Saudi Women Can Drive

Amidst all headlines, from ‘NFL-Take a Knee’ to the ‘Daily Weather Report’, one headline made it to the top of international news and trended worldwide on Twitter. If you were living under a rock, here is a post from NYTimes.

History was made, three days after the 87th National Day of Saudi Arabia, on Sept 26, 2017, a royal decree was issued – legalizing women to drive in the Kingdom; effective June 2018. It was an age old rule, that banned women from driving any sort of transport within the Kingdom, that now has come to an end.

While congratulatory messages swarmed twitter from across the globe, there were (sadly) several negative comments, including mockery of women’s ability to take the wheel. [Here is a quick snapshot comparing the number of vehicle crashes in U.S by gender.]

Keeping this post this post strictly economics-oriented; allowing women to drive, can affect Saudi Arabia in several ways:

Female Empowerment
With the increase in female-only job vacancies and more focus on women education, more and more women are being encouraged to work. And with a population of roughly half male-to-female ratio, of which 60% of females are between ages 20-64 (Source: GAstats, 2016); removing a lifestyle-handicap and legalizing women-driving will empower them and enable greater participation from females in the country’s overall economy.

Foreign Employment
On the other hand, there are about 1.4 Million personal drivers (not counting Uber, etc.), whose job security is becoming precarious by the day. Furthermore, as majority of them are foreigners from low-income families, they will be loosing that income to support their families.

More Disposable Income
Meanwhile, the disposable incomes that were being paid to personal drivers, can now be utilized elsewhere, or simply saved for future investments, which increases the standard of living in the long-term.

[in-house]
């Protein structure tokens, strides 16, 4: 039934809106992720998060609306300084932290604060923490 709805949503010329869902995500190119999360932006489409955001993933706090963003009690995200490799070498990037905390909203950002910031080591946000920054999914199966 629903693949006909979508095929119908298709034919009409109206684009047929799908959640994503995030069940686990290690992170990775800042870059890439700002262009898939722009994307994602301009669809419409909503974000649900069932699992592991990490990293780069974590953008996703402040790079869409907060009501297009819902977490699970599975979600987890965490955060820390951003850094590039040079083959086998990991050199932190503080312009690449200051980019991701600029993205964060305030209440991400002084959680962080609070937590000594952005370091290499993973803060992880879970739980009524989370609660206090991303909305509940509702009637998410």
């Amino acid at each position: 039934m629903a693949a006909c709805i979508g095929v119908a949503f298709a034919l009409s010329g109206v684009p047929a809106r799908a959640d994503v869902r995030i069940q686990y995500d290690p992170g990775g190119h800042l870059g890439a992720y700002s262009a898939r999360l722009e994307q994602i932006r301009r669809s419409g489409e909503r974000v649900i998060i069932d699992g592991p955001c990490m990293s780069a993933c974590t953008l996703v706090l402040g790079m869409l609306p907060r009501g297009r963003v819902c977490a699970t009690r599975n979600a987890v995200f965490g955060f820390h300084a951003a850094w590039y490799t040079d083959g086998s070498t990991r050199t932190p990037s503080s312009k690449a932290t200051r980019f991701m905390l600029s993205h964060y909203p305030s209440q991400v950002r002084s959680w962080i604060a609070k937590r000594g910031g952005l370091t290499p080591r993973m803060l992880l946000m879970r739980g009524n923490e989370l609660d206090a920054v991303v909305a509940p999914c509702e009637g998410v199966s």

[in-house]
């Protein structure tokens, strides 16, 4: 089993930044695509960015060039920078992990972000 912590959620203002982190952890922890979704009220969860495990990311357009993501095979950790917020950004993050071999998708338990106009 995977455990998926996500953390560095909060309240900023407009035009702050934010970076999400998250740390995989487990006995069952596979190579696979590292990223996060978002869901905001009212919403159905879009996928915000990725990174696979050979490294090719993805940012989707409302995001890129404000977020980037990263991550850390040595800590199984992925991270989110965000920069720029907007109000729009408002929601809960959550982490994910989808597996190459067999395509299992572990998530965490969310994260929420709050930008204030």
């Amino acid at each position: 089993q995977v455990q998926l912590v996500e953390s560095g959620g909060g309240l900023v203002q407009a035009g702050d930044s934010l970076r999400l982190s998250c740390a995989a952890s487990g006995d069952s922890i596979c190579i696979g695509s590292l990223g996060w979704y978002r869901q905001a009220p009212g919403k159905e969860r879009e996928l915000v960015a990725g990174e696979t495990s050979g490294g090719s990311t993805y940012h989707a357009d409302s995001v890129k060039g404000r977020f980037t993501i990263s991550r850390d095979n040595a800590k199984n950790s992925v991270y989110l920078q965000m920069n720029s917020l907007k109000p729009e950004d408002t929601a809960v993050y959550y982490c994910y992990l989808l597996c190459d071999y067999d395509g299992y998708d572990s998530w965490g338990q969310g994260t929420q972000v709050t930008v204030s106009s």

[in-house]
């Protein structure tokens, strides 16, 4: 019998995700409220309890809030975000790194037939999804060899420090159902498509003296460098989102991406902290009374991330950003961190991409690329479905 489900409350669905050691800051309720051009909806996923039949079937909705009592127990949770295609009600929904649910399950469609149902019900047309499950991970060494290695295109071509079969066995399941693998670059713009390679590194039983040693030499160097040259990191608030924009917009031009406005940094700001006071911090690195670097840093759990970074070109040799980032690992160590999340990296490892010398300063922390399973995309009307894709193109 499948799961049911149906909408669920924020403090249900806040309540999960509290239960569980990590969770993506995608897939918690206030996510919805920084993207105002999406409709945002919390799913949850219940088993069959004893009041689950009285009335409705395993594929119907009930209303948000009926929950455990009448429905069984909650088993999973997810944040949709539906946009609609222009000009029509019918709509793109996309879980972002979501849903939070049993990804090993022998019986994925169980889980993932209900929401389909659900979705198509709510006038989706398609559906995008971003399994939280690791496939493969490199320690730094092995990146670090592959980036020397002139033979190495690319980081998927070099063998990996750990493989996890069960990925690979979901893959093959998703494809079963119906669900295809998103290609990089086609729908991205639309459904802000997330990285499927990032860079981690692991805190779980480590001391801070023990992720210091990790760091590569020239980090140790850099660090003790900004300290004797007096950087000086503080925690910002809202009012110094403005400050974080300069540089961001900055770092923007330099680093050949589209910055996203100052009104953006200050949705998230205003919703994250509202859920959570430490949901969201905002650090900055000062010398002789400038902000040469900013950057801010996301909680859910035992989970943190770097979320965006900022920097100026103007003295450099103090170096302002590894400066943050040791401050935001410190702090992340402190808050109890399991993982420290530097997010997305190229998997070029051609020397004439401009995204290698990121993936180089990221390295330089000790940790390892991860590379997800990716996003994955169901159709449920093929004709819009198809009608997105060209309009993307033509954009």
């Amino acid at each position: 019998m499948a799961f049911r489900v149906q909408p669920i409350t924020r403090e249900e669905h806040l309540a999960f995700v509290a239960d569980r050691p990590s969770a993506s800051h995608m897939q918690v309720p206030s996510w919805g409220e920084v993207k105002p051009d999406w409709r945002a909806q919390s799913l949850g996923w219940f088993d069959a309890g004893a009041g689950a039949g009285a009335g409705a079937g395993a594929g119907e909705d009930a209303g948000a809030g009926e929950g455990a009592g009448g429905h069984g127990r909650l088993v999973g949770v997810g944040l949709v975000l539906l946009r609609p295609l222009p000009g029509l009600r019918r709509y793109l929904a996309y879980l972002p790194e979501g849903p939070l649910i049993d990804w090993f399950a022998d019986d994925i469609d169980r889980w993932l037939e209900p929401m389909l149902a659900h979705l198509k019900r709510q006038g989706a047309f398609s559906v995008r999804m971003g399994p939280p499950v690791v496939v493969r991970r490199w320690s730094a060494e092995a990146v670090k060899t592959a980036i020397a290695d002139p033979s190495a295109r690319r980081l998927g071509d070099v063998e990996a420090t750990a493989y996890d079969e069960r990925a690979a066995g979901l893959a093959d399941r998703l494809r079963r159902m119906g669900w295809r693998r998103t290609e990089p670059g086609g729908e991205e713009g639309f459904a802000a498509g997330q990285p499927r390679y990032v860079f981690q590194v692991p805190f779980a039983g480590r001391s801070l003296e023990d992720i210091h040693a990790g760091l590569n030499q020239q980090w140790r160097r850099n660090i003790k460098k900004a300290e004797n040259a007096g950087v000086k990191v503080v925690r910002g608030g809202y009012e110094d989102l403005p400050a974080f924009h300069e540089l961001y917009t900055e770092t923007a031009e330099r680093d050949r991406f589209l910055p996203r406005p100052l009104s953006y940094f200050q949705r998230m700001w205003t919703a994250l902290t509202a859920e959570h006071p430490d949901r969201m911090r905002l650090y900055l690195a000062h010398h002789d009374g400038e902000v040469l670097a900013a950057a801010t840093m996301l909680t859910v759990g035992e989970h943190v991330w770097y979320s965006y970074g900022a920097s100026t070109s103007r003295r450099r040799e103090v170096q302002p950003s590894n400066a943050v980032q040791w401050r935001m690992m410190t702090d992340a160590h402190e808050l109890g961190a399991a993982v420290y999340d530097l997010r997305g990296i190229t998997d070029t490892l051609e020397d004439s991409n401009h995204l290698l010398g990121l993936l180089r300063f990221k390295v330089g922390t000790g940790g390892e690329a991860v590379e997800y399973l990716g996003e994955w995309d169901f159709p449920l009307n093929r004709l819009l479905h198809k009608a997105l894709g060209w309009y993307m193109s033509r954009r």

Boost of Car Industries
It is needless to say, this would increase the car sales and boost gasoline demands. Almost all car brands jumped to the chance to begin advertising from now. These are some of their congratulatory ads: Ford, Nissan, and many more.

 

Regardless of how it actually turns out to be, and how welcoming the streets are for female drivers; it is a massive step towards the growth of the country and its people.

Go Ladies!

 

“There’s something so special about a woman who dominates in a man’s world. It takes a certain grace, strength, intelligence, fearlessness, and the nerve to never take no for an answer.” —Rihanna

 

🙂 FTK

Photo via Visualhunt.com

Workforce Equality: A Fleeting Dream?

According to World Bank Data (1), female participation rate in Labor Force has dropped from 52% to 49.5% in the last 20 years. Furthermore, based on Deloitte Board Diversity Census (2), Women in C-Suite Roles of Fortune 500 Companies are a mere 20% in 2016, of which only 3.8% are minorities.

It’s the twenty-first century and female representation in workforce is this weak.

Several reasons contribute to this problem on larger scale:

Cultural Norms
The ideology that women are the ‘house maker’ in conservative cultures and developing nations, often leave women less accomplished then their male counterparts. In some cases, women aren’t even educated enough to do even the least skilled job, and that is “if” they are allowed to even work in the first place.

Industry Stereotypes
Some industries have become highly male-dominant, such as Accounting and Finance, or Technology. In these industries, a career path for a female worker is often riddled with roadblocks and managers’ bias. Even if women do enter such field, they are likely to be harassed into quitting their job sooner or later.

Laws and Regulations
Issues like Wage Gap and Paid Maternity Leave are still an existing issue in many countries. Businesses aren’t doing enough to address this.

 

World Economic Forum (3) stated in their Global Gender Gap Report 2016, that it could take 170 years to close the gender gap.

 

So here’s hoping to a future of workforce equality.
Here’s to the girls of tomorrow that will break that glass ceiling.
Here’s to the girls of today that challenge stereotypes.
The world is waiting…

 

🙂 FTK

 

Credits:
(1) The World Bank, “Labor Force Participation Rate, Female (% of Female Population Ages 15+) (Modeled ILO Estimate),The World Bank Databank (2016).
(2) Deloitte and Alliance for Board Diversity, Missing Pieces Report: The 2016 Board Diversity Census of Women and Minorities on Fortune 500 Boards (2017).
(3) The World Economic Forum, The Global Gender Gap Report 2016 (2016).

Photo via Visual Hunt